It’s often taken for granted, because it seems so simple – turn on a faucet and there’s water. But managing a finite resource in a landlocked state is anything but simple.
In fact, five state agencies and 23 locally elected Natural Resource Districts all play a role in safeguarding Nebraska’s water. The University of Nebraska-Lincoln, through many research partnerships with state agencies, is a part of the effort, too.
Researchers in the College of Architecture and the School of Natural Resources have been working with the Nebraska Department of Natural Resources to develop best practices for predicting and planning for the future water needs of urban developments. In a forthcoming study led by Zhenghong Tang, associate professor in the Community and Regional Planning Program at Nebraska, Husker scholars have provided a novel approach for state water resource managers or city planners to estimate future consumptive water use – water that is not recycled – in residential areas in cities and small towns.
Their new approach pairs water use data with high-resolution aerial images gathered from geographical information systems to estimate urban consumptive water use for the populated areas. The images reveal landscape features that directly impact water loss.
“In the current research, there is no fast way to estimate residential consumptive water use,” Tang said. “Our model developed a simplified way to estimate it quickly and cost-efficiently.”
The model’s emphasis on residential areas also is new to Nebraska. Historically, the state’s water management efforts have focused primarily on agriculture and crop irrigation, since agricultural production is the state’s chief economic driver. During the last decade, however, the state has begun new efforts for residential water planning in response to the population’s shift to more urbanized areas.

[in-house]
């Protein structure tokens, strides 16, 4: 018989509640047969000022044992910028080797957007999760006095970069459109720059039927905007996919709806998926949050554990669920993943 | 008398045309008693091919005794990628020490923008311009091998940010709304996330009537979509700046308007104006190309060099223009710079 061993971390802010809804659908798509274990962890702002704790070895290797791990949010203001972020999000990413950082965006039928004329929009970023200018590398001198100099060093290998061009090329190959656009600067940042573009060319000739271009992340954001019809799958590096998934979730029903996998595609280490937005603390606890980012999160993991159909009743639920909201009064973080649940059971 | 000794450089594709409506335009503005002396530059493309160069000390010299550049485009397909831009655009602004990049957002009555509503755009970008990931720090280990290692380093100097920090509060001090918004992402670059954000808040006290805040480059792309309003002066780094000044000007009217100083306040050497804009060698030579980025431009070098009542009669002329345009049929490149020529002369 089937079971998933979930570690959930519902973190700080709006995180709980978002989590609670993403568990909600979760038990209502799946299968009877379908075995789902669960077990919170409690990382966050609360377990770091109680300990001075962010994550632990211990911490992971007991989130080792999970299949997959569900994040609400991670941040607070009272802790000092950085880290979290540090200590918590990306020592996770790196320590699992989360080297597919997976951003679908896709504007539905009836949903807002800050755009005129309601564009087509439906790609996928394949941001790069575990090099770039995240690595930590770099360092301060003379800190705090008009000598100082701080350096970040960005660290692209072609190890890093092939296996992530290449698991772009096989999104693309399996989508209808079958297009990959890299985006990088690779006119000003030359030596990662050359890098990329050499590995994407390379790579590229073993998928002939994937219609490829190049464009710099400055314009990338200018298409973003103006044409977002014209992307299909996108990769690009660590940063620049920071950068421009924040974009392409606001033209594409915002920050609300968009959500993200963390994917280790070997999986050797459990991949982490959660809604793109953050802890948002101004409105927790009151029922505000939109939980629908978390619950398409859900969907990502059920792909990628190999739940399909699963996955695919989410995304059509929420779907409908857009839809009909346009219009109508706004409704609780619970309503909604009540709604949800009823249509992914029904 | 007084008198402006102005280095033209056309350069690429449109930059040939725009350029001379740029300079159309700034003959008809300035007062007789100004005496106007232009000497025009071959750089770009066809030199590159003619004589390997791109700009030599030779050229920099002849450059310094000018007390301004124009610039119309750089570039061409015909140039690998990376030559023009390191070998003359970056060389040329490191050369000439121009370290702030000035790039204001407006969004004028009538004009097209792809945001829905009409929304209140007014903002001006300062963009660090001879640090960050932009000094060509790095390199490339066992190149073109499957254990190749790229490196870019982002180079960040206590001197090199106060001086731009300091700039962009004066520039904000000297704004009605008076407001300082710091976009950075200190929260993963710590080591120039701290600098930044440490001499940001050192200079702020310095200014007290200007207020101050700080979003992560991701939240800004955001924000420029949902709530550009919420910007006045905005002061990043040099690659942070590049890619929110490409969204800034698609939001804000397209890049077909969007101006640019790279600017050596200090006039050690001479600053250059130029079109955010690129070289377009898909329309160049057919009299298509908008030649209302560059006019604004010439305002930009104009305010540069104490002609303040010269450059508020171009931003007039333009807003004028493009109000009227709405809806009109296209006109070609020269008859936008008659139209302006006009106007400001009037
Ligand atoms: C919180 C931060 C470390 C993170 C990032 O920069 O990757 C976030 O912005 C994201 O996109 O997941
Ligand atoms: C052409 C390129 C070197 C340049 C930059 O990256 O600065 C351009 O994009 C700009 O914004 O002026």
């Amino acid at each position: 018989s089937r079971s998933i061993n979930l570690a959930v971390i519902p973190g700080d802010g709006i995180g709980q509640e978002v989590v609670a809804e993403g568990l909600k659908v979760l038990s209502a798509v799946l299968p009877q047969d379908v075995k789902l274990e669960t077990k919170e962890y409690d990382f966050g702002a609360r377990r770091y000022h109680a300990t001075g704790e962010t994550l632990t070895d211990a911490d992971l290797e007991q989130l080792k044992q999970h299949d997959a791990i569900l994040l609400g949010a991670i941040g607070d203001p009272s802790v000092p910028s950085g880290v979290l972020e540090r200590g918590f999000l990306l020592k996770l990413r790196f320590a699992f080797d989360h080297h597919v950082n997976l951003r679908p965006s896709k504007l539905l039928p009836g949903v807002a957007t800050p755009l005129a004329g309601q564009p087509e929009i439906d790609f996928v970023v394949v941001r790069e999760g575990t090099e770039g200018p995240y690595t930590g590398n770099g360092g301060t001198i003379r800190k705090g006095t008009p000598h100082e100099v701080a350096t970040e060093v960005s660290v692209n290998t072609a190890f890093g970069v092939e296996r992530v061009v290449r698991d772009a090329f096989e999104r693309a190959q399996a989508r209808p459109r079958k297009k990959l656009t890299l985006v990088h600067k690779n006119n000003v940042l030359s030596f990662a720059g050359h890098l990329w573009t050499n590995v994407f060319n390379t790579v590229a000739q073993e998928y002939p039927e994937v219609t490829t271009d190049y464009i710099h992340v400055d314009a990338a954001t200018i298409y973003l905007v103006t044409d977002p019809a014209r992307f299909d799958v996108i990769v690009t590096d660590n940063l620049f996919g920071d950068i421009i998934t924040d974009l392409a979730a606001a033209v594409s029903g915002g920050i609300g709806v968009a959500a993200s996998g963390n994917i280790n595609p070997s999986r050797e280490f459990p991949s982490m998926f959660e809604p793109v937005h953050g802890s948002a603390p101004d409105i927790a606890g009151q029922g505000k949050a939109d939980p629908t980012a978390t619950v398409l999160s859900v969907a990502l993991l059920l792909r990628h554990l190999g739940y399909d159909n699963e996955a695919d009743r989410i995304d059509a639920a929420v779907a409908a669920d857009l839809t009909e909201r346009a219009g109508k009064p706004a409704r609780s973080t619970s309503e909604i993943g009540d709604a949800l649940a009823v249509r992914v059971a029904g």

“We were tasked with providing better models for the management of water resources in municipalities and residential areas and to provide more information for the state and its stakeholders,” Tang said. “Agriculture is the largest consumer of the state’s water resources, but now, two-thirds of the population lives in urban areas and industry is taking a larger share of resources. Not planning for this could be harmful to the state’s economy, and its citizens.”
Tang said analysis of Sidney, Grand Island and Lincoln showed how per capita water usage increases as a result of suburban growth. As the cities dispersed from urban centers into suburban developments, water usage rose even though their populations were less dense. The spatial analysis showed higher water usage in suburban areas with larger landscape areas and lower water usage in downtown areas.
Tang said future city planners could use this information and the water use estimation model to design more water efficient and drought-resilient developments.
“It is critical to plan for population and industry growth in urban areas when developing integrated water management plans, and to account for drought,” Tang said.
The study will be published in the November issue of the journal Sustainable Cities and Society and is available here.
by Deann Gayman | University Communication